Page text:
Take Care: The Miseducation of Drake (album review)

Written by Wil

Take Care: The Miseducation of Drake (guest blog for AlLindstrom.com)

I’ve been wanting to write about Drake for a while, so let me get right into it.

First off, there are going to be some people who simply don’t like Drake, for whatever reason. Some people don’t think he’s that strong lyrically (more on that later). Some think his subject matter is limited (more on that later, as well). And some don’t like the mixture of R&B in his records, or the fact that he often displays his emotions. Let’s talk about that first.

I think it’s the height of corniness to keep faulting Drake for not creating a sound that he has no intention of making. How many times do you have to say “this new Drake song is soft, b – like teardrops on a pillow”? We get it. You don’t like singing or mellow, emotional music. That’s why God created Slaughterhouse. If you prefer old school Mobb Deep records, go listen to that. Why listen to every new Drake record hoping he suddenly changes direction and starts rapping like 50 Cent (which would open up an entirely new level of criticism – see **Tony Montana**)? That’s not his lane. Not everybody is angry. Not everybody wants to hear rappers killing everyone or rapping aggressively.

I’m not a Taylor Swift fan. It’s just not my type of music. Yet, you won’t see me bashing every new song she releases saying it “isn’t hip-hop enough”. She’s not a hip-hop artist, so why would I compare her to that? I don’t listen to Adele’s 21 hoping to get amped up. Saying every Drake song is kitten whisper soft shows nothing more than you’re obsessed with an artist you claim to hate and you don’t have enough else to write about.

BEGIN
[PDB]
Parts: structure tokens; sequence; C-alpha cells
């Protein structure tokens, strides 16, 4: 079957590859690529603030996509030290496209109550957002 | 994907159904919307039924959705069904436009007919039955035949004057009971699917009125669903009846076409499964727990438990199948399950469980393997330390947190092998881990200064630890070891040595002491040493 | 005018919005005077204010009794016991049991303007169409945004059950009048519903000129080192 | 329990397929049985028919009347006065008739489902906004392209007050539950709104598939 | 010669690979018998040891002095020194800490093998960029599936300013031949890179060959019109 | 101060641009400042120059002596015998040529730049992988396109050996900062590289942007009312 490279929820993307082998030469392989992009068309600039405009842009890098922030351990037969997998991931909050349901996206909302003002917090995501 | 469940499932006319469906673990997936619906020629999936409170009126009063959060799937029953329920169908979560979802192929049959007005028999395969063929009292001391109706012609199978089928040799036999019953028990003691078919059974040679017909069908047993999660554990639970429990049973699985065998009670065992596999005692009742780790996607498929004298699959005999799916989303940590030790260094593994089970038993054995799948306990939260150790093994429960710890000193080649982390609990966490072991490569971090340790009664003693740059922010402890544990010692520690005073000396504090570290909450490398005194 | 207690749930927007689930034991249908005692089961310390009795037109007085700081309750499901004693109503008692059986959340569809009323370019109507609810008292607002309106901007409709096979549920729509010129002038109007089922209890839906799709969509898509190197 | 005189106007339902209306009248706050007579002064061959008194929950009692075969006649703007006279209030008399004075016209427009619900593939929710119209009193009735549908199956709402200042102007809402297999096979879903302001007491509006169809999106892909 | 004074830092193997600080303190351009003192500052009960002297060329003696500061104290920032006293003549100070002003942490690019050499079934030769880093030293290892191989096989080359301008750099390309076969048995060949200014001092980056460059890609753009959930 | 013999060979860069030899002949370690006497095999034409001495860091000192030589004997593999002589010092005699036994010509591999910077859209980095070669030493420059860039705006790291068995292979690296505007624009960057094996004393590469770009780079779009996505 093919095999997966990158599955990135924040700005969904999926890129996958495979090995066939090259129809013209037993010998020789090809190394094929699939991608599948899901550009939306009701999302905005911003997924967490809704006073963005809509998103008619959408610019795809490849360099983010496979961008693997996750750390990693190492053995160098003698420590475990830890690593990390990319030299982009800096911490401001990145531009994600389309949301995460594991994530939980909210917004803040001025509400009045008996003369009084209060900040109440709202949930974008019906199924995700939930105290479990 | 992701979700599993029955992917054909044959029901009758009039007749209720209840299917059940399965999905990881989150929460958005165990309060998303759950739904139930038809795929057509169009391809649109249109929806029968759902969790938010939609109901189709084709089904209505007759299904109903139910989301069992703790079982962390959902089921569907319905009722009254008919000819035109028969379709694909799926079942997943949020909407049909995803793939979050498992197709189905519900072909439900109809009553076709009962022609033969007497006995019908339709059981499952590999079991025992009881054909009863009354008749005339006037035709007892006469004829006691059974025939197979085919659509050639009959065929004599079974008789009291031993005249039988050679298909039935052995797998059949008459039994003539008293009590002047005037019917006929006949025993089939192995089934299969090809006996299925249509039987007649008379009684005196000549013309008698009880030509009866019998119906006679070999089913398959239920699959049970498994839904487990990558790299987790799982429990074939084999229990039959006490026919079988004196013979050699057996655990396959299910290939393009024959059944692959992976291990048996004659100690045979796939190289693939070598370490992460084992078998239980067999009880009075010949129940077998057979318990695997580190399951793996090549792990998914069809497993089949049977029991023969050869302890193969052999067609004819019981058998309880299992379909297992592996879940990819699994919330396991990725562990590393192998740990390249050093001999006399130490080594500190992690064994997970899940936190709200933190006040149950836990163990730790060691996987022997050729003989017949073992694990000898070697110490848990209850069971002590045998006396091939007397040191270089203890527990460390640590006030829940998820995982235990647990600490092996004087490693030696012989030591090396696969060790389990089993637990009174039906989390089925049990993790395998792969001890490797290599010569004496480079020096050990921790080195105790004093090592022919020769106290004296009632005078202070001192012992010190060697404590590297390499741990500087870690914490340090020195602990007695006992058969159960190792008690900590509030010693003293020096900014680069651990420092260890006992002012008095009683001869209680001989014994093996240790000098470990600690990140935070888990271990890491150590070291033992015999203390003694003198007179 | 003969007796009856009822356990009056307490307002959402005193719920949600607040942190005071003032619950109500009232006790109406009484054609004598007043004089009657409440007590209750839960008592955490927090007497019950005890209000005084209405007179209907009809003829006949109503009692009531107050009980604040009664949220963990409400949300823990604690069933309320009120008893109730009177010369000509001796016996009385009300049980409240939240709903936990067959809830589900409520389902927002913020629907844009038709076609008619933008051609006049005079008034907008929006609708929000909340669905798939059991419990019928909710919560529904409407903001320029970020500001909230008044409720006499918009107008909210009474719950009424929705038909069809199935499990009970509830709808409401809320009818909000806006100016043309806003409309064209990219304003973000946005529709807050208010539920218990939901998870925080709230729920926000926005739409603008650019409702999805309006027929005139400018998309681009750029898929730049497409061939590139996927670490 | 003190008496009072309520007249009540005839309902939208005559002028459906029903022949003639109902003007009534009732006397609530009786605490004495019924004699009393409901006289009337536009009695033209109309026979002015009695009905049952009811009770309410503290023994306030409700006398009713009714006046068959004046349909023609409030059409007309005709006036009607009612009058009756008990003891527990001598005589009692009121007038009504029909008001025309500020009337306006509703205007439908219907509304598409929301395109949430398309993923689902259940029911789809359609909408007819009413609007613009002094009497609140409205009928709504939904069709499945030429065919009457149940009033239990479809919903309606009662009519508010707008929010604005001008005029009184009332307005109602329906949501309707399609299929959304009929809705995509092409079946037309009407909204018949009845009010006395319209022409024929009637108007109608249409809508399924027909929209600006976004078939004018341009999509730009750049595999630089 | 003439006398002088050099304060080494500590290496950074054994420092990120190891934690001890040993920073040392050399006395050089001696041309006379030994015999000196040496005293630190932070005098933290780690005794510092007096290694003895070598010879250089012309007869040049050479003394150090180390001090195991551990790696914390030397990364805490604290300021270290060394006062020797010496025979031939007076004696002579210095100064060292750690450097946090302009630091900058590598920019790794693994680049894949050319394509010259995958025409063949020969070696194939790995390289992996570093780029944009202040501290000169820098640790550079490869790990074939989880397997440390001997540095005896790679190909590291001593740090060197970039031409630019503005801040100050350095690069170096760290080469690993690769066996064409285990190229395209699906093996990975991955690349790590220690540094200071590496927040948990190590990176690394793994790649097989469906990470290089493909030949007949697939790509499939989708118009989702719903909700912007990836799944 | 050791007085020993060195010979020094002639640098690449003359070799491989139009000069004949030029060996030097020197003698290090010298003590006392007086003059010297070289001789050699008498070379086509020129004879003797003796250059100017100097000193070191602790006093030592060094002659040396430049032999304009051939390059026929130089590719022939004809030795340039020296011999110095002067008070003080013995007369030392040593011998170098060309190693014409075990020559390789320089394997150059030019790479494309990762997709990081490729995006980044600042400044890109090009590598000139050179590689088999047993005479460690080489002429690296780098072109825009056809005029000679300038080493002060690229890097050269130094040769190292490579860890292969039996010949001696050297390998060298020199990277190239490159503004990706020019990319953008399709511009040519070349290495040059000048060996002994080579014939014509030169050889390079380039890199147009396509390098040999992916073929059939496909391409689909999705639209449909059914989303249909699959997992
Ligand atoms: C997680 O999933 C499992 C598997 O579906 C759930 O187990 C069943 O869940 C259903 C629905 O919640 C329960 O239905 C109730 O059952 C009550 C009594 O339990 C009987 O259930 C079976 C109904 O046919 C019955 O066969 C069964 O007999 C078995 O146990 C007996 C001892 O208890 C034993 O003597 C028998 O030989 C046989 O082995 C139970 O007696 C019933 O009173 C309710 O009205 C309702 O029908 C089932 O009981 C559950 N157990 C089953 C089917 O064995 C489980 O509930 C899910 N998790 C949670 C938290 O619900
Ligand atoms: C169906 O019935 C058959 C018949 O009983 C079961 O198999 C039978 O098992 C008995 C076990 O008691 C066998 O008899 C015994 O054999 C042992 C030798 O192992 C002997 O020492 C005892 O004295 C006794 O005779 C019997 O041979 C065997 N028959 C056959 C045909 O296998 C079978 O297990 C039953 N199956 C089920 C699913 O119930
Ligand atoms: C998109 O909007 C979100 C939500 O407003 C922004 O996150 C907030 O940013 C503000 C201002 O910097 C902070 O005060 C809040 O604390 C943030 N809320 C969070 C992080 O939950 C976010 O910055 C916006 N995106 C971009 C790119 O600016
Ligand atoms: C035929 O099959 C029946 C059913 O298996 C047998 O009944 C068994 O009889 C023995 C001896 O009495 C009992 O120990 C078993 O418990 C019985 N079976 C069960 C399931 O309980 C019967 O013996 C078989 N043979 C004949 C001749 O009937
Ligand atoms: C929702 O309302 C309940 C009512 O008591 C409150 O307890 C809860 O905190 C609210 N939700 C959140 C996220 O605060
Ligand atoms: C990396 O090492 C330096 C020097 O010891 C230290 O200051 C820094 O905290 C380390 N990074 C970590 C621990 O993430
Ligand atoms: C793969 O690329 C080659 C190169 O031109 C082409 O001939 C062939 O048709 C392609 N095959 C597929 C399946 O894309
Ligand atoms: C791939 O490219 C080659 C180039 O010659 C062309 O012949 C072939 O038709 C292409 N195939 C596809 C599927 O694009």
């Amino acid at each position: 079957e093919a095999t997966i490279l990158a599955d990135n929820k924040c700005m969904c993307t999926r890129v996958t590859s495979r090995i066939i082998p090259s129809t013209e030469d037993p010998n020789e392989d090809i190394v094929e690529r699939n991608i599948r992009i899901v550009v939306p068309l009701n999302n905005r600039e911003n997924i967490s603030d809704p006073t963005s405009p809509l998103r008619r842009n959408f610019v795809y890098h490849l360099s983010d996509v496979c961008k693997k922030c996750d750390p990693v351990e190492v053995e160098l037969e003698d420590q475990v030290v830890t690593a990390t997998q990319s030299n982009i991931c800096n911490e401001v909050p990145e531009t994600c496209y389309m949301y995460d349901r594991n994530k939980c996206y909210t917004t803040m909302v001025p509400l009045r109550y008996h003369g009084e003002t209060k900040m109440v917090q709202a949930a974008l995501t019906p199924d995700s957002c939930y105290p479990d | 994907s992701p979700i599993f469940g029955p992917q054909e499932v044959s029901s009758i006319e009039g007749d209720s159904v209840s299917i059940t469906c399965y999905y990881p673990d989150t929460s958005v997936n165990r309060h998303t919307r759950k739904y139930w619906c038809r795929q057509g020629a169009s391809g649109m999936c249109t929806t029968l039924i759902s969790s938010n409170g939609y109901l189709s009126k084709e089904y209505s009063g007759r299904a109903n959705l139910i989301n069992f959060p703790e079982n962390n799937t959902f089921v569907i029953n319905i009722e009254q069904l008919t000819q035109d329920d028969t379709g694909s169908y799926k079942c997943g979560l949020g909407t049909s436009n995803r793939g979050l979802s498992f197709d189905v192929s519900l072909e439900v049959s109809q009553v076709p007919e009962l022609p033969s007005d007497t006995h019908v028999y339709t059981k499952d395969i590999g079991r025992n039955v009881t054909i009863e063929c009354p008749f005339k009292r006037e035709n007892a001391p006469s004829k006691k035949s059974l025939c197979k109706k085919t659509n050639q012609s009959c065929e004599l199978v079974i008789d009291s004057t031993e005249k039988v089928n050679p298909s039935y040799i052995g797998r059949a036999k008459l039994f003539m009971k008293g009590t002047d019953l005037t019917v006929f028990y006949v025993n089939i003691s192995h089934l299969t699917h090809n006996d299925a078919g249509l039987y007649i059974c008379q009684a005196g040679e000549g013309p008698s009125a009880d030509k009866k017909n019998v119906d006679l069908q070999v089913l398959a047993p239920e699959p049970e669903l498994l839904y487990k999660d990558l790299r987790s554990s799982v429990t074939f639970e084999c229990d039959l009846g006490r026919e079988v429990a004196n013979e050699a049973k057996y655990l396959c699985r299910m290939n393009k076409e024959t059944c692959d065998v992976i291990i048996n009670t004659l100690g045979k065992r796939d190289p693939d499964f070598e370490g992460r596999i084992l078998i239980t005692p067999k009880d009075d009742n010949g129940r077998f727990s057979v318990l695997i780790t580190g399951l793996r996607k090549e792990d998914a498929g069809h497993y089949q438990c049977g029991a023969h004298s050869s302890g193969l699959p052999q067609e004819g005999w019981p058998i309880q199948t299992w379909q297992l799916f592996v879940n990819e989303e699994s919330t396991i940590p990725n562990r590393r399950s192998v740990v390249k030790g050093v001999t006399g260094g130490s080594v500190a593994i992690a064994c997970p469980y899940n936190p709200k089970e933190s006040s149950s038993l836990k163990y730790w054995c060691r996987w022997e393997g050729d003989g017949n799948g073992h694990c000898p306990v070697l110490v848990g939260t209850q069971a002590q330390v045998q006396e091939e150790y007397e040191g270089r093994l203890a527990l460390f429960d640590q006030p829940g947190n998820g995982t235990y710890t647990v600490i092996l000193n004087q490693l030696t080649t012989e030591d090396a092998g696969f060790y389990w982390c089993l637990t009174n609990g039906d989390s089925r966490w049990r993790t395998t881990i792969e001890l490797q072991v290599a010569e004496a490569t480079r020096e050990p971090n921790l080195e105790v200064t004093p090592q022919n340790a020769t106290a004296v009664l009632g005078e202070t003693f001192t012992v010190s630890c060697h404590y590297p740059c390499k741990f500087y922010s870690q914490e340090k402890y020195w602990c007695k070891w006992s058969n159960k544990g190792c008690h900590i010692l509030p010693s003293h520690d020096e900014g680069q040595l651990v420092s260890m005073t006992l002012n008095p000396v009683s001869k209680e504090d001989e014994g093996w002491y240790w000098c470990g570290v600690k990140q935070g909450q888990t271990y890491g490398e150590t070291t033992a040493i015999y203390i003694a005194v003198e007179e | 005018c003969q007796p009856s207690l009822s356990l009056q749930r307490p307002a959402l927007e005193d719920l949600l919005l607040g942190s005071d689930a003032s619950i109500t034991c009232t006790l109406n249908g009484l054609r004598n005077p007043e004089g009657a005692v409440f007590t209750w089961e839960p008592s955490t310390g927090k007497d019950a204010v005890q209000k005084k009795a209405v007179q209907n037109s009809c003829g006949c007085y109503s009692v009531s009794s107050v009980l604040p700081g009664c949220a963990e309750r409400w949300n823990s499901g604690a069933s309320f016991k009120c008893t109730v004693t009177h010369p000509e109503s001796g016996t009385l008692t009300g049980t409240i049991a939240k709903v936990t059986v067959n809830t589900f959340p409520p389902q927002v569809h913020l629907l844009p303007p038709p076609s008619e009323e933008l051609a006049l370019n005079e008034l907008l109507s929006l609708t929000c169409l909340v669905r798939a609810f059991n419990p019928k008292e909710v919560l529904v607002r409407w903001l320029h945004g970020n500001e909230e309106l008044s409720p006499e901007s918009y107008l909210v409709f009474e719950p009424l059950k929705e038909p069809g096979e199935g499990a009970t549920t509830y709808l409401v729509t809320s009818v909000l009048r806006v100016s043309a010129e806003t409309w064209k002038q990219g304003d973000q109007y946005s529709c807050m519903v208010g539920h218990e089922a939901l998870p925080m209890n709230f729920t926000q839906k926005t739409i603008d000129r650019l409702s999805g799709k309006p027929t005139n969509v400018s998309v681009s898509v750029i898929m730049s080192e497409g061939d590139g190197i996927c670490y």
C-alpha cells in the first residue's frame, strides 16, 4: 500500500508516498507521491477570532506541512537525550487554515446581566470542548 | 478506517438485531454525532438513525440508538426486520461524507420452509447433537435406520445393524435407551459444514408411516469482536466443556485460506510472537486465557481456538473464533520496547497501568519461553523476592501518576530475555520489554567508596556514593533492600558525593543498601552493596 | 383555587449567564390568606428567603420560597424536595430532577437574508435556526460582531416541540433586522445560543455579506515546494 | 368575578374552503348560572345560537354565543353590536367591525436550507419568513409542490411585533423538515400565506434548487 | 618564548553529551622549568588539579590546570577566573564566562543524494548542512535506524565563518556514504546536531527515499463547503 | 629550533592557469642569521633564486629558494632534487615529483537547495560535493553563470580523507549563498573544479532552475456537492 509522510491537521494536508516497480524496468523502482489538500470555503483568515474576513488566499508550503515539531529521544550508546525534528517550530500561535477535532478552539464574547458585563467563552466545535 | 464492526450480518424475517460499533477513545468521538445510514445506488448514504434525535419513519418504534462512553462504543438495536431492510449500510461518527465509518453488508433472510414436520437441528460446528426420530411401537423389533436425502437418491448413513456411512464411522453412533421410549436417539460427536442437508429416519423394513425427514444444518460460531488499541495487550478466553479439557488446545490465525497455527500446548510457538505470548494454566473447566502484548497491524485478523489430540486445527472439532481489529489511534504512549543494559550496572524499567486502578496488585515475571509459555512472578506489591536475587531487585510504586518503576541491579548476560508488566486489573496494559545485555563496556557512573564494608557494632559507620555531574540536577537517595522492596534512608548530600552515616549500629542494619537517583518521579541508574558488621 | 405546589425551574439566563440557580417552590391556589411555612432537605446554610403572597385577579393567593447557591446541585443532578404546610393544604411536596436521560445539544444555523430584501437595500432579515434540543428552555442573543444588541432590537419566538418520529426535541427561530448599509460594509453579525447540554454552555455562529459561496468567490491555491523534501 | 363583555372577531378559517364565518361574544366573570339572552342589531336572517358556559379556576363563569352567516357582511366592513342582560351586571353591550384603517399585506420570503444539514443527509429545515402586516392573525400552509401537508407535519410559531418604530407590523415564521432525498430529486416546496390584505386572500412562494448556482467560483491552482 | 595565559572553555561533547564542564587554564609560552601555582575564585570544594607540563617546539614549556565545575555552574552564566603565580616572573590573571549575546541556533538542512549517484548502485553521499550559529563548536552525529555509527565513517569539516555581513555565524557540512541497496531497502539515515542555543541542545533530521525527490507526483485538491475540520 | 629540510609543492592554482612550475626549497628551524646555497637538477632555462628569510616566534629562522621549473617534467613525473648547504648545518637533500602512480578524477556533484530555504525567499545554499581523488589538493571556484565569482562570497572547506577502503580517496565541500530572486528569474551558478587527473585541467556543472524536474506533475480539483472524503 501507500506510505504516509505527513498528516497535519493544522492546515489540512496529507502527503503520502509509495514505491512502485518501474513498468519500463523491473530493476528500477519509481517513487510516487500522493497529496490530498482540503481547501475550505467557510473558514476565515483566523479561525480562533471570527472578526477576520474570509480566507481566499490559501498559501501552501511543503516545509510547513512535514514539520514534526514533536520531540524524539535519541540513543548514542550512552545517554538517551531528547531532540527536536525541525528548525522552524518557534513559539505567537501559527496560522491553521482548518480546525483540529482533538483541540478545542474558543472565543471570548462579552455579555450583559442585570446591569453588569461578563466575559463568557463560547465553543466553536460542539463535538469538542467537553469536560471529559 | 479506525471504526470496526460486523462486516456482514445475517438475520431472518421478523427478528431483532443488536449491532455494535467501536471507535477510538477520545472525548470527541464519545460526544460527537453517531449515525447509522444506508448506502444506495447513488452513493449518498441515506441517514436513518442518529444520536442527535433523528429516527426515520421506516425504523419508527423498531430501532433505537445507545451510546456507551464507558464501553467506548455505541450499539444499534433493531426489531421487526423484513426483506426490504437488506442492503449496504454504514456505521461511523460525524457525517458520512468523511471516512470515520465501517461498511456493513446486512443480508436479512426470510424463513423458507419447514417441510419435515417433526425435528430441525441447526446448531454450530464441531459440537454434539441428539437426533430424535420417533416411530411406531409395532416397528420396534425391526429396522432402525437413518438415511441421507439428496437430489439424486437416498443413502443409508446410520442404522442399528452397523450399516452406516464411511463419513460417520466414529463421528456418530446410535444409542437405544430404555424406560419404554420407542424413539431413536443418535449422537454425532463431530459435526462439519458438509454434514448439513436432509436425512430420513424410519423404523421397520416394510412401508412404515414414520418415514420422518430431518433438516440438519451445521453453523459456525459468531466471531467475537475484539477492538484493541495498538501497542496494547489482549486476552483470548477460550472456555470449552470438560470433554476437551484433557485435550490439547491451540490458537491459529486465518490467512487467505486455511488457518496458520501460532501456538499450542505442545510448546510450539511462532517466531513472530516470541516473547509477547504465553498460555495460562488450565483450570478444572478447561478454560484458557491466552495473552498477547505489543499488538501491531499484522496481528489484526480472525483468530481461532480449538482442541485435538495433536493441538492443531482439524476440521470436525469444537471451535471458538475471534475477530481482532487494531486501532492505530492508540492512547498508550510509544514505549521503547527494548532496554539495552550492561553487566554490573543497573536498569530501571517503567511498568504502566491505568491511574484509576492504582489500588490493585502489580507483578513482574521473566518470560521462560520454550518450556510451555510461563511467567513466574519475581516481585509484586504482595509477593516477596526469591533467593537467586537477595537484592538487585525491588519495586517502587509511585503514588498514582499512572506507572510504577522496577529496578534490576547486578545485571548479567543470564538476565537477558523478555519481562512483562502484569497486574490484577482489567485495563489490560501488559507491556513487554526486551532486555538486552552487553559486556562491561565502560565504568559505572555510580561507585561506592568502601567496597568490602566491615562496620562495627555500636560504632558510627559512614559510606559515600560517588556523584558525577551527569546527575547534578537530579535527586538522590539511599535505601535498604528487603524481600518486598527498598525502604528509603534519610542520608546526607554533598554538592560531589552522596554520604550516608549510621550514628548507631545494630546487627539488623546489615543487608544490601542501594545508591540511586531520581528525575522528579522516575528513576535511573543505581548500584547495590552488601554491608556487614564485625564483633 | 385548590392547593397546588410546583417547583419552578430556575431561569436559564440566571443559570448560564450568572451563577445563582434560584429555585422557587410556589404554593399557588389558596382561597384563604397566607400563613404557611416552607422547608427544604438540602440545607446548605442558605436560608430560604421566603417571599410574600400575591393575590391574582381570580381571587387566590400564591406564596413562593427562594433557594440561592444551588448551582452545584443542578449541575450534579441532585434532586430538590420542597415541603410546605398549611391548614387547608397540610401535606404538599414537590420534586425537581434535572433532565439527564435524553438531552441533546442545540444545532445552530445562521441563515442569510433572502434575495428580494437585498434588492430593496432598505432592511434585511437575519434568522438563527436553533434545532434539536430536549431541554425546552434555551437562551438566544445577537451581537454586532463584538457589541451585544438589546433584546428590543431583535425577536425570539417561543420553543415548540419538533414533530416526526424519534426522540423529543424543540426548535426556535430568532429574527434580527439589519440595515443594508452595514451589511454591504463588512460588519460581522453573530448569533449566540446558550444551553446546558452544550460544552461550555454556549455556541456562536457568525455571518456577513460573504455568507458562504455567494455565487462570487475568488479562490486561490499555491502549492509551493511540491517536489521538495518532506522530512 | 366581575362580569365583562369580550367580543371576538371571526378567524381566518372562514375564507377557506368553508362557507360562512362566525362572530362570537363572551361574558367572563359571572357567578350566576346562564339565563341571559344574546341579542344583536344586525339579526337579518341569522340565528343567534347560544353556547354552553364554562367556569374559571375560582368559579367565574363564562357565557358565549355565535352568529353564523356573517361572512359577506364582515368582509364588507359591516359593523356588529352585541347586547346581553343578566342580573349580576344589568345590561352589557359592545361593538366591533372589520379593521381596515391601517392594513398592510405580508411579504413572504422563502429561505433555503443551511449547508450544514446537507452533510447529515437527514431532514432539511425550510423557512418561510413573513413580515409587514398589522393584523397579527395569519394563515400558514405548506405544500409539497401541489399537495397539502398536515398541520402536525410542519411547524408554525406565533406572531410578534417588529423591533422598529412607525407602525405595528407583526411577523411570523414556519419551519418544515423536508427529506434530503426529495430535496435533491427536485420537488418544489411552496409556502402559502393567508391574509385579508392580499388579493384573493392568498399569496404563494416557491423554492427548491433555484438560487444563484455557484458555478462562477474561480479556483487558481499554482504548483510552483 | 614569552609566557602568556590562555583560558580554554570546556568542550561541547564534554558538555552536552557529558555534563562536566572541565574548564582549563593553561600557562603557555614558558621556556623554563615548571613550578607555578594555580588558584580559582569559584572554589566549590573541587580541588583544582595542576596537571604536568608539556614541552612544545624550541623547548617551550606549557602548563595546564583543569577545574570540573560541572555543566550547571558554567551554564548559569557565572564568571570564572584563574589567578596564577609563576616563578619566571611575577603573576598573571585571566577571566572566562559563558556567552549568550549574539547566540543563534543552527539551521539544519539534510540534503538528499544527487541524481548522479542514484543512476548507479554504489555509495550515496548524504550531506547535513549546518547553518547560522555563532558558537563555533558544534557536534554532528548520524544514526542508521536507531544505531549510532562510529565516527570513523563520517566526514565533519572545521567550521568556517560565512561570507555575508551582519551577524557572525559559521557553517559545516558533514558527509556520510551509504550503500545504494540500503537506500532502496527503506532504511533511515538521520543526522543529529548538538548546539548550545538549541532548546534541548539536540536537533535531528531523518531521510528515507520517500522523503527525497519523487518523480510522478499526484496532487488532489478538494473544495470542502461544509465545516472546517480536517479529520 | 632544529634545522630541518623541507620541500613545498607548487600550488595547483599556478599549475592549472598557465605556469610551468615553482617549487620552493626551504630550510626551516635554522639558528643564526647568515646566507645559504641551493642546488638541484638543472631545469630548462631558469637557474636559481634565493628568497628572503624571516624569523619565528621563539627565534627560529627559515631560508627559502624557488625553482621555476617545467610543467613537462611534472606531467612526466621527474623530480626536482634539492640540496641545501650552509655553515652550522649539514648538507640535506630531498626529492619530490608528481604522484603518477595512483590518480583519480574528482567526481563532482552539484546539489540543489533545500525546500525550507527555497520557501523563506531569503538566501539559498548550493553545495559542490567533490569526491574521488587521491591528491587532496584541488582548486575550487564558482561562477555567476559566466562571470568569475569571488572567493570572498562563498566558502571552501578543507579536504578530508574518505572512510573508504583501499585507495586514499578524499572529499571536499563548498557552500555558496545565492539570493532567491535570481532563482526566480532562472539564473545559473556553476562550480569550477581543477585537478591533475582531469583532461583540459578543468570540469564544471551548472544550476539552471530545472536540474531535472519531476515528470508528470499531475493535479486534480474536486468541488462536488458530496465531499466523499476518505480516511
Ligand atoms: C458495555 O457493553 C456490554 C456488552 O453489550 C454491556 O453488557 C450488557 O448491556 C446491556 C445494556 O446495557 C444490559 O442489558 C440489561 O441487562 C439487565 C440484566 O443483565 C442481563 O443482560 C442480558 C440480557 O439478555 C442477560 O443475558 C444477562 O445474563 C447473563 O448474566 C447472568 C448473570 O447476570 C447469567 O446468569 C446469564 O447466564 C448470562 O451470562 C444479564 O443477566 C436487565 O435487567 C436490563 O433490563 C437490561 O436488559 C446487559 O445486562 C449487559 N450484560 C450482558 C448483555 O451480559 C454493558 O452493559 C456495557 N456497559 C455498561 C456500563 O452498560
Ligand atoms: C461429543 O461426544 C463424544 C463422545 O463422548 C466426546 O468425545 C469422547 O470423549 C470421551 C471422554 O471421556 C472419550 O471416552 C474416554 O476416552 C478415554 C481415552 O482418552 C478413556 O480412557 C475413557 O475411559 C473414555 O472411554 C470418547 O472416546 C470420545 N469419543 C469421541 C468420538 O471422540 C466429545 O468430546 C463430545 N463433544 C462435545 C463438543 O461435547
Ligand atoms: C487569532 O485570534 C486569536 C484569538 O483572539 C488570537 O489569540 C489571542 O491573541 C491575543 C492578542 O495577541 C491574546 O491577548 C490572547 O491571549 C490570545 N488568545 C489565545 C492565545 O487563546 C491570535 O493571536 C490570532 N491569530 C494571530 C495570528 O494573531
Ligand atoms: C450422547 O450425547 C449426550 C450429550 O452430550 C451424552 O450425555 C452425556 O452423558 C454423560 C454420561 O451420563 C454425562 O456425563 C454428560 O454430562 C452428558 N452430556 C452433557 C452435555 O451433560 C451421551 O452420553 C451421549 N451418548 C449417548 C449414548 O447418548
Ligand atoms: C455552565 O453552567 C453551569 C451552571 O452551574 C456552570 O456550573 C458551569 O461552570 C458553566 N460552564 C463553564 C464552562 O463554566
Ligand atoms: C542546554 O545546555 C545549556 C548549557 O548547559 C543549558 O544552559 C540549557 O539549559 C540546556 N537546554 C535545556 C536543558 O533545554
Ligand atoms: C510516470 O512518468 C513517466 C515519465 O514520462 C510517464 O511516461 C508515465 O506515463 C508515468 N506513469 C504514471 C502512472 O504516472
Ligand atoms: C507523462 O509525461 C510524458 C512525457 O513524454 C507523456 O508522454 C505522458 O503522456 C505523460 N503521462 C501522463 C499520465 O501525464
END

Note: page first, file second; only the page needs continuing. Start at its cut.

It’s also extremely hypocritical. You know that Drake is popular so you use his name to gain twitter followers or blog views. That’s the same as a rapper selling out and making a cookie cutter radio song to gain airplay – which is something these so-called hip-hop purists hate. So writing about Drake to gain views is basically the same thing. Especially when it’s a dozen articles on an artist you supposedly don’t, all saying the exact same thing. You know how often I write about artists I don’t like? Never.

If you don’t like soccer, don’t tell everybody how much soccer sucks. My wife likes reality shows, doesn’t like sports. I like sports, don’t like reality shows. I don’t say her shows are stupid, and she doesn’t say mine are. We just like different things. There are many different types of music, many different types of television shows and movies. Drake has a certain lane and he doesn’t stray from it. That should be applauded in an era where everybody tries to copy whatever is successful or tries to be everything to everyone. Hip-hop is about diversity and Drake is doing something that nobody else does. Nobody faults Skyzoo for being too lyrical.

Next, let’s get this out of the way. Drake has bushy eyebrows. Also, Jay-Z looks like a camel, Nas contradicts himself, Wayne wore women’s leotards at an award show and Rick Ross was a correctional officer. Great. How many times do we have to rehash these same lame jokes? Every time I see someone on twitter tweet or a blogger write about that, it makes me sad for journalism. All it does is prove that their writing scope is insanely limited. When you have to resort to pointing out irrelevant things such as those about an artist, either they’re doing something right or you’re doing something wrong.